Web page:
All born between 1911 and 1918, Elizabeth "Betty" Robinson, Babe Didrikson, Helen Stephens and Tidye Pickett were among the standout young women in their late teens and early 20s fighting to be accepted for their athletic skills in a man's world of sports.
Robinson was the first woman to win a gold medal in the inaugural track and field event (100 meters) for women held during the 1928 Summer Olympics in Amsterdam. Pickett was the first African-American woman to represent the United States during the Olympic Games, in 1936 in Berlin.
"They were fighting the good fight almost 100 years ago," said Roseanne Montillo, author of "Fire on the Track: Betty Robinson and the Triumph of the Early Olympic Women."
"These women accomplished something. They were women very up to par with the men and didn't stand back."
They were dealing with their sexuality, weight, cliques, bullies, racism and poverty, Montillo said.
"Anything high school students deal with today, they dealt with it then. They did well, and overcame all those obstacles, including illness. Betty almost dies."
It was Robinson who first caught Montillo's eye while researching her third book, "The Wilderness of Ruin: A Tale of Madness, Fire, and the Hunt for America's Youngest Serial Killer," published in 2015. The same newspapers she was reading also covered the Olympic tryouts over the 1928 Fourth of July weekend in New Jersey. It was about the first women to participate in Olympic track and field trials to qualify for the Amsterdam Games.
Montillo's first four books were on the darker side of life, she said. They also included "The Lady and Her Monsters: A Tale of Dissections, Real-Life Dr. Frankensteins, and the Creation of Mary Shelley's Masterpiece," published in 2013, and "Halloween and Commemorations of the Dead" published in 2009.
"'Fire on the Track' is not dark," Montillo said. "It is very uplifting, a story of resilience and young people who made good. It goes against the books I've written before."
After writing so long about dark subjects, she thought maybe she was getting into a hole.
"I was actually looking for something with an inspirational bent. I was looking for newspapers in the early 1920s. I happened to chance up on an article about the first Olympic trials for young women in track and field. I thought this was inspirational. Nobody died.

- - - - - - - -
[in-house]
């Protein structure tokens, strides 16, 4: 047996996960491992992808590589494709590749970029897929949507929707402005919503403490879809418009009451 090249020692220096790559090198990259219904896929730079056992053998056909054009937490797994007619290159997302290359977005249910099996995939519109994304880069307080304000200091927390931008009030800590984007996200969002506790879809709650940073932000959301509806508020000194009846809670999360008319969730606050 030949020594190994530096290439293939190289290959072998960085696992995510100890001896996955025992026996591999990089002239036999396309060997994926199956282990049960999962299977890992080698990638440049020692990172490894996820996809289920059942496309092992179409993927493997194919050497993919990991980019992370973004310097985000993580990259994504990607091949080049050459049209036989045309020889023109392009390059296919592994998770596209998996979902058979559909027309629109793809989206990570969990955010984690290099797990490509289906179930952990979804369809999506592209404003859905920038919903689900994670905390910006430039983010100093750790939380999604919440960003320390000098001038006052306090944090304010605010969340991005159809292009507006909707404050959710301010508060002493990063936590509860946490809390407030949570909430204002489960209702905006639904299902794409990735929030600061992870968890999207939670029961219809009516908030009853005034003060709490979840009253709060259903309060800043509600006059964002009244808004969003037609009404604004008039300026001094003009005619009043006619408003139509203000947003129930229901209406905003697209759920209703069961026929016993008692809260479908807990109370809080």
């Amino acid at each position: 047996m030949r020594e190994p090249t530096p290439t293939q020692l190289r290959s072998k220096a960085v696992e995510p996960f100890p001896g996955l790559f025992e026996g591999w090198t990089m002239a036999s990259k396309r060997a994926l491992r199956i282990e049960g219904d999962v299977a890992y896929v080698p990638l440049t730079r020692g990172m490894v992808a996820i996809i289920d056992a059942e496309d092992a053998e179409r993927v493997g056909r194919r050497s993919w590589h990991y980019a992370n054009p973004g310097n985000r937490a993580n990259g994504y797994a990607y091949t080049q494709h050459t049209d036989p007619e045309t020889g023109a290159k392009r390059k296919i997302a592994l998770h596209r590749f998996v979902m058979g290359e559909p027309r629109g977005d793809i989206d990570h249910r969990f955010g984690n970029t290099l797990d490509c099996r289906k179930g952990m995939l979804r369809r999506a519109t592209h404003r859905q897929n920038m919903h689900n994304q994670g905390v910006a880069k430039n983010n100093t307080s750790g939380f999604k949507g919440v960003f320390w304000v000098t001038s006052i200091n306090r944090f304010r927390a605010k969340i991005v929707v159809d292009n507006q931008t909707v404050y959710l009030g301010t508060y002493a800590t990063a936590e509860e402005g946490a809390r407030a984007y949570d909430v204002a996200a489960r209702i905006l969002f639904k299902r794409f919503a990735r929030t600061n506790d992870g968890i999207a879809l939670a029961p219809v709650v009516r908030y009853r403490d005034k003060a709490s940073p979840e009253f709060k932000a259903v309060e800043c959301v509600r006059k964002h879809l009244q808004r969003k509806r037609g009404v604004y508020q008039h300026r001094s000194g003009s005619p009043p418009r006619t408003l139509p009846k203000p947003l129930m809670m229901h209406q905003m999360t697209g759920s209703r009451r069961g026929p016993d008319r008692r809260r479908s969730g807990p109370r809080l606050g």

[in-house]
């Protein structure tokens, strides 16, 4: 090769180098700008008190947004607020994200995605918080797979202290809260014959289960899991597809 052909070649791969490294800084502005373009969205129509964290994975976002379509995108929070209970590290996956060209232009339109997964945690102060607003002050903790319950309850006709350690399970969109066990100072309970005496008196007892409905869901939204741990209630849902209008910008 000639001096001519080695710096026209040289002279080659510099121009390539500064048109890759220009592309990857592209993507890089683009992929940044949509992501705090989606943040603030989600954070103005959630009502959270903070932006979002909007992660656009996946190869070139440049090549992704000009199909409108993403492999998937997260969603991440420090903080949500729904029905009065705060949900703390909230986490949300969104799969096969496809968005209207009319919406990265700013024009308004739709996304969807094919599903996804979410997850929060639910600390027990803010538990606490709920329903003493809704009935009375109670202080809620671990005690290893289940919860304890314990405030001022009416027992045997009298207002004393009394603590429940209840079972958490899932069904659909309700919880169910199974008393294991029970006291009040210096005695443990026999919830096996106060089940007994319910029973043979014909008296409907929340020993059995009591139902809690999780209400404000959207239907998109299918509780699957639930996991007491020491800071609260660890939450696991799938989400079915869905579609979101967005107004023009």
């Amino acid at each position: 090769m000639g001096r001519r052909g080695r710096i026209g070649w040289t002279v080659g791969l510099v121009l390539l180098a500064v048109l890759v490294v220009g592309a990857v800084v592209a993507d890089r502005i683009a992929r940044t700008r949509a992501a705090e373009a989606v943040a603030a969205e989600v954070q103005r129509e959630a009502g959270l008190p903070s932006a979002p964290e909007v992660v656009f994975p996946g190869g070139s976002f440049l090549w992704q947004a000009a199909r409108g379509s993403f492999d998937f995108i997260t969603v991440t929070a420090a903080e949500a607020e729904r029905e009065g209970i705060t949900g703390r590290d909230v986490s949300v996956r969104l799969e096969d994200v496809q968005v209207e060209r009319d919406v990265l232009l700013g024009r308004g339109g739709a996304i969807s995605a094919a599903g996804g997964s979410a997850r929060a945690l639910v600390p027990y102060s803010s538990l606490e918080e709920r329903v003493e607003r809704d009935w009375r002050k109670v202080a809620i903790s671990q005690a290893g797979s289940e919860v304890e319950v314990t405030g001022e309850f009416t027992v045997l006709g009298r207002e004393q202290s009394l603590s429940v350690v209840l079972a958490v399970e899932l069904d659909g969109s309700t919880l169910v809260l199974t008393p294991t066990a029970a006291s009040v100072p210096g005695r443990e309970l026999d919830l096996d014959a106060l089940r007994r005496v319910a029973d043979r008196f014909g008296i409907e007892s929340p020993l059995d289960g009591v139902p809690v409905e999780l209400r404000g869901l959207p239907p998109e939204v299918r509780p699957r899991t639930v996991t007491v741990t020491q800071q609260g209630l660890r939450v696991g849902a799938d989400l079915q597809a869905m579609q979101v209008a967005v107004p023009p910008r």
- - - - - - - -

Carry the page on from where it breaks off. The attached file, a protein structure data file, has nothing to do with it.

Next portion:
"It was more fun. Something I wasn't accustomed to, like going back to high school - 17-year-old girls trying to do their best. Not to say there are not moments that were depressing because of the time, but it was interesting."
Montillo was always interested in writing. "I've been one of those children who always enjoyed a good story and good tale, so I studied writing and literature in college. It's a natural progression. A dream," she said, to be published. "Mostly I follow my own interests. Occasionally a story will find its way to me. Maybe I don't have enough knowledge on it, but I will research it."
She graduated from Emerson College and then became a professor there, teaching courses such as forbidden knowledge, and love and eroticism. The course on the intersection of literature and history led her to write "The Lady and Her Monsters." Everyone had to figure out what was history, literature, religion and science, and with that information, do you call "Mary Shelley's Frankenstein" fiction or nonfiction?
Research for "Fire on the Track" took much of her time, so Montillo took a break from teaching. "I found a lot of information in archives, personal diaries, personal letters. There was some coverage from newspapers, as well, mostly related to the male side of eventsâ€¦ It took me a fair amount of time to get it all together."
In the end, even the reporters back then were writing that the women should stay at home where they belong, Montillo said. They wrote about how the women looked, not about their accomplishments.
"They did surprisingly well," Montillo said of her real-life characters, "even though people have never heard of them up until now. Be courageous. The glass ceiling can be broken. That's my motto, even when things seem insurmountable."
Book: "Fire on the Track: Betty Robinson and the Triumph of the Early Olympic Women"
When: 2:50 p.m. Feb. 17
Where: Lutheran Church Sanctuary, 120 Bull St., Wright Square